Since the program’s transition from NAIA to NCAA Division I status in 1991, he has led CofC to five conference championships and five NCAA Tournament appearances. In 1995, College of Charleston earned its first national ranking, debuting at No. 17 in the Soccer America Poll.
“Twenty-five years ago, President Harry Lightsey was the man who saw the brilliance in bringing the College of Charleston to the Division I level,” he said. “When I first got the job, Harry told me to schedule the best competition. We immediately put Duke, North Carolina, South Carolina, Wake Forest and Clemson on our schedule the first couple of years and showed our program could compete with the best. We have laid a great foundation over these first 25 years that will last for many years to come.”
This fall, Lundy earned his 300th career victory at College of Charleston. He currently ranks fifth nationally among active NCAA Division I coaches with over 430+ career coaching wins.
BOB STORY (35th Year at College of Charleston)
CofC Varsity Equestrian Head Coach (1989-Present)
CofC Club Equestrian Head Coach (1980-89)
Bob Story became the head coach of the College of Charleston equestrian program in 1980 when it was a club team on campus. It was later elevated to a varsity program in 1989 when former President Harry Lightsey tapped equestrian to be the team to bring CofC into NCAA compliance.
The Cougars are currently members of the Intercollegiate Horse Show Association (IHSA). They have since established the program as one of the nation’s best competing at nationals 25 consecutive times since 1983 and honing 19 individual national champions including Eliza Hay winning the Cacchione Cup, the sport’s highest honor bestowed upon the nation’s best collegiate rider in 2014-15.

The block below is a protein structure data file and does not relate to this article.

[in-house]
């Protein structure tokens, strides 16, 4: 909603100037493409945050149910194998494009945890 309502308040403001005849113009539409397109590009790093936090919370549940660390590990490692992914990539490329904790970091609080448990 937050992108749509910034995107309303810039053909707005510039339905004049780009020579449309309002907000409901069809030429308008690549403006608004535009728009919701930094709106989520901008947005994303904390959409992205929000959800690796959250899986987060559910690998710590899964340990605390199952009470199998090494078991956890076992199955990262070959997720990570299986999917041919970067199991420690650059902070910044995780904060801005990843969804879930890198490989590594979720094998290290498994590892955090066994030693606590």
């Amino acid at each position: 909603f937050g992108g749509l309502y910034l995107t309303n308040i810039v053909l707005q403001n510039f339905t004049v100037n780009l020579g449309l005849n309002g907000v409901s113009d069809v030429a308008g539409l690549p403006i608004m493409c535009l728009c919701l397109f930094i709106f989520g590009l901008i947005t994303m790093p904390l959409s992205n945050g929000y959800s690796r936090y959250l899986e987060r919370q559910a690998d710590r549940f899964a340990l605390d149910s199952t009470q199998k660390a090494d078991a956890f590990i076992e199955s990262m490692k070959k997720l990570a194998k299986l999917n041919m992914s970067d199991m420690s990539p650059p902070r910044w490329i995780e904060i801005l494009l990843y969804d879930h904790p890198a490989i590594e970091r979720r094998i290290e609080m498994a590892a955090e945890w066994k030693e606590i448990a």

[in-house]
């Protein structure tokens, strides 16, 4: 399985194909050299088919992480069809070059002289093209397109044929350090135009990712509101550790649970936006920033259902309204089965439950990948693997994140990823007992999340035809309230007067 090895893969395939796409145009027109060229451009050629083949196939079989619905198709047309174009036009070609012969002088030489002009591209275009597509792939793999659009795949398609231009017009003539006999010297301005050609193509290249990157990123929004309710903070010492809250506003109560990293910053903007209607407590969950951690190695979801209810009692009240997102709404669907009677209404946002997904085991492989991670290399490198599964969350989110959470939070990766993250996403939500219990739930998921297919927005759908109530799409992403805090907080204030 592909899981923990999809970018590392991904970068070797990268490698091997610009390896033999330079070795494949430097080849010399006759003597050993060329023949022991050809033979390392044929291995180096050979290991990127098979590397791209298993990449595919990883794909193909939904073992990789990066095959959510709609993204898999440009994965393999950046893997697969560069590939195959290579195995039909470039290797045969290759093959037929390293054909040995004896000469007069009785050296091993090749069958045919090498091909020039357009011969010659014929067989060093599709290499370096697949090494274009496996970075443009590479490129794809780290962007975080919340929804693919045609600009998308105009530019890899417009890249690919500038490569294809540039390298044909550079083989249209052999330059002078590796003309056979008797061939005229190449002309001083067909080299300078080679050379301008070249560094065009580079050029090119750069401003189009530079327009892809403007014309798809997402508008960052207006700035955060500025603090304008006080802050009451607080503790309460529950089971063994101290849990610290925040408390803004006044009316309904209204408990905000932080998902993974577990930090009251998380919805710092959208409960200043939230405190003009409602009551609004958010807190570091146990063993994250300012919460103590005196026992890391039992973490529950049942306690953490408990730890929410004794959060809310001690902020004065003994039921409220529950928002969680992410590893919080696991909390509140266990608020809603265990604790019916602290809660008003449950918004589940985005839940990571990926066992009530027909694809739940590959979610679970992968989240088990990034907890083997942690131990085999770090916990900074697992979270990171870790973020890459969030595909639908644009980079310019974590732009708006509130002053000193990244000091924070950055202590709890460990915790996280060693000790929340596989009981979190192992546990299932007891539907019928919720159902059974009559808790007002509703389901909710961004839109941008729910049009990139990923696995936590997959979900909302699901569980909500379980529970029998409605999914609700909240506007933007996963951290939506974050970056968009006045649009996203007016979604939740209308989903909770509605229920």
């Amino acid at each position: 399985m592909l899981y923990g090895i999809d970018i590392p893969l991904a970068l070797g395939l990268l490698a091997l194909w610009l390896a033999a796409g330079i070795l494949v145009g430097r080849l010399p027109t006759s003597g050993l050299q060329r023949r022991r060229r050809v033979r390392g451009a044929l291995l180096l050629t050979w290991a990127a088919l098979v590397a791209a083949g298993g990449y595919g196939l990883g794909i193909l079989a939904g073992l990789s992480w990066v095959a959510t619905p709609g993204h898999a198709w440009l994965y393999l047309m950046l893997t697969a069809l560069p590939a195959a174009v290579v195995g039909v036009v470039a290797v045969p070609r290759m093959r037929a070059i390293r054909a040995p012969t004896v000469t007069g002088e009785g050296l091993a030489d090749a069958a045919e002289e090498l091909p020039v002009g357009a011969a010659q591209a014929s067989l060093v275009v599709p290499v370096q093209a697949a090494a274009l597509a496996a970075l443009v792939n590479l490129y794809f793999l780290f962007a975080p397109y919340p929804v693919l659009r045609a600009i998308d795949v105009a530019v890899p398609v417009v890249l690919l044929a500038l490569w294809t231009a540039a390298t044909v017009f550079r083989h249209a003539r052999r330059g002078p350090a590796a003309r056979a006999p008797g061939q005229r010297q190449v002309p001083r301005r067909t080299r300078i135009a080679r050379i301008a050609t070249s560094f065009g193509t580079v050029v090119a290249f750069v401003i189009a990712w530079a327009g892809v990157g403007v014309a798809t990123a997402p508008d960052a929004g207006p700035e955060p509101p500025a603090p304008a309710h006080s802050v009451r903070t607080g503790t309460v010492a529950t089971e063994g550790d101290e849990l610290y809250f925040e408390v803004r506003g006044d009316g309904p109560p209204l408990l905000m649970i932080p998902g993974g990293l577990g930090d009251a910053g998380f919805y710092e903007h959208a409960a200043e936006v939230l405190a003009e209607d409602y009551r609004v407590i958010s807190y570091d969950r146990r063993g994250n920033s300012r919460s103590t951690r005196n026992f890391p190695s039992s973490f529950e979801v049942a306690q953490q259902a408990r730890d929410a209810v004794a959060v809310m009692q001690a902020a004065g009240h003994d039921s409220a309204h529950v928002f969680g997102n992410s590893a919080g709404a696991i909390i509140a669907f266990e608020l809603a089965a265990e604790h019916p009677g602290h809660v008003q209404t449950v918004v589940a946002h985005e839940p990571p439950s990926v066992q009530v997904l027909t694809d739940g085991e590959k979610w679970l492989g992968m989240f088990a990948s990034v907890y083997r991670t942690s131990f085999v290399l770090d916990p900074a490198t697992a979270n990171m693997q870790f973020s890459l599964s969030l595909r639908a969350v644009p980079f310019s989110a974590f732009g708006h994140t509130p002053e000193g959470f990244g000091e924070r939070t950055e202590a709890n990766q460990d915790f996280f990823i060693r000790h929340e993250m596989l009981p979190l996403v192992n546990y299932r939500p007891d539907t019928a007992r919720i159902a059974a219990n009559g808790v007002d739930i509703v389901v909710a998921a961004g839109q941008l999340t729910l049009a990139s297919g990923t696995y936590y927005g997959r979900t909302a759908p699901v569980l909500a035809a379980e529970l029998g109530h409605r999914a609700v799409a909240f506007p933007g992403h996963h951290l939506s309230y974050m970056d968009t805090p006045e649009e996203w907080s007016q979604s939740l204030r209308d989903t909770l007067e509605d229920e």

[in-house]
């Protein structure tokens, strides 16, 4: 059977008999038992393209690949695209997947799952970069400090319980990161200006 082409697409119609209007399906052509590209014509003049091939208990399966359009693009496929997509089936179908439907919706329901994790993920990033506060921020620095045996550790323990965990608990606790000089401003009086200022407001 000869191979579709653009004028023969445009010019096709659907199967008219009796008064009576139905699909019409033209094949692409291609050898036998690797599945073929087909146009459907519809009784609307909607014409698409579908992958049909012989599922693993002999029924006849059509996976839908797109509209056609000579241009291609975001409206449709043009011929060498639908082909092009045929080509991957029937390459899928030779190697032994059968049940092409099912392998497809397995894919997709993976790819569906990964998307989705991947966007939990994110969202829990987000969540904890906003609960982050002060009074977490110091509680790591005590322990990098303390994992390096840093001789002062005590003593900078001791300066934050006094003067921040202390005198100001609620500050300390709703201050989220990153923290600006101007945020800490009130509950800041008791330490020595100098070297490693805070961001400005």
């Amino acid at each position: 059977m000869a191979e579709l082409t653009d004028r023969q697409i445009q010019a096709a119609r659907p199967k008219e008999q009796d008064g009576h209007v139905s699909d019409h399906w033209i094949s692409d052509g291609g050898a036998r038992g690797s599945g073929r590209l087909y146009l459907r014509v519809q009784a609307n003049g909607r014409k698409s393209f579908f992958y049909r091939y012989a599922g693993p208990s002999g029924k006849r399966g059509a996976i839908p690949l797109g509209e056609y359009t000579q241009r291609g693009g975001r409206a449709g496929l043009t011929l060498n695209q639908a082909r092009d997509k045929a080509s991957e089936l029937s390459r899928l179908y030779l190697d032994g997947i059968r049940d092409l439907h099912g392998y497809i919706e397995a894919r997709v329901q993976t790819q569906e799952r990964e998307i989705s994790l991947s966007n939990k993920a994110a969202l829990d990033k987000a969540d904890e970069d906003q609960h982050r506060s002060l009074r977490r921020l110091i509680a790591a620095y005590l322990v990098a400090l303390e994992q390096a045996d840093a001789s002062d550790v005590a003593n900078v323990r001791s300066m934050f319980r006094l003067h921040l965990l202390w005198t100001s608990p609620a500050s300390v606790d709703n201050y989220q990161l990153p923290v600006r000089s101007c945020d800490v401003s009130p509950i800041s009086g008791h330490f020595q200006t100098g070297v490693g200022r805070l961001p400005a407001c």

The program’s facility, Storybook Farm, was built in 1985 and is owned and operated by Story and his wife, Alicia. With the sport emerging on a national level, former College of Charleston President Leo Higdon took an interest in the program as it consistently beat teams such as South Carolina, Clemson and Florida and were covered in The Post & Courier on a weekly basis. With that success over bigger schools, it made sense to make the move to Division I, Story said.
“The College of Charleston has gone through leaps and bounds since I’ve been here,” he said. “(Former) President Higdon not only made a huge commitment to The College, but our equestrian team. My wife and I decided to shut down our family business and dedicate our facility to CofC.
“We knew the move to Division I was going to be a good thing coming. The biggest change from then and now is that there are more things in place for our student-athletes to be successful – sports medicine, academic services and sports performance. The move also allowed us to increase our roster size, grow the sport and attract athletes, who help us consistently compete for national championships.”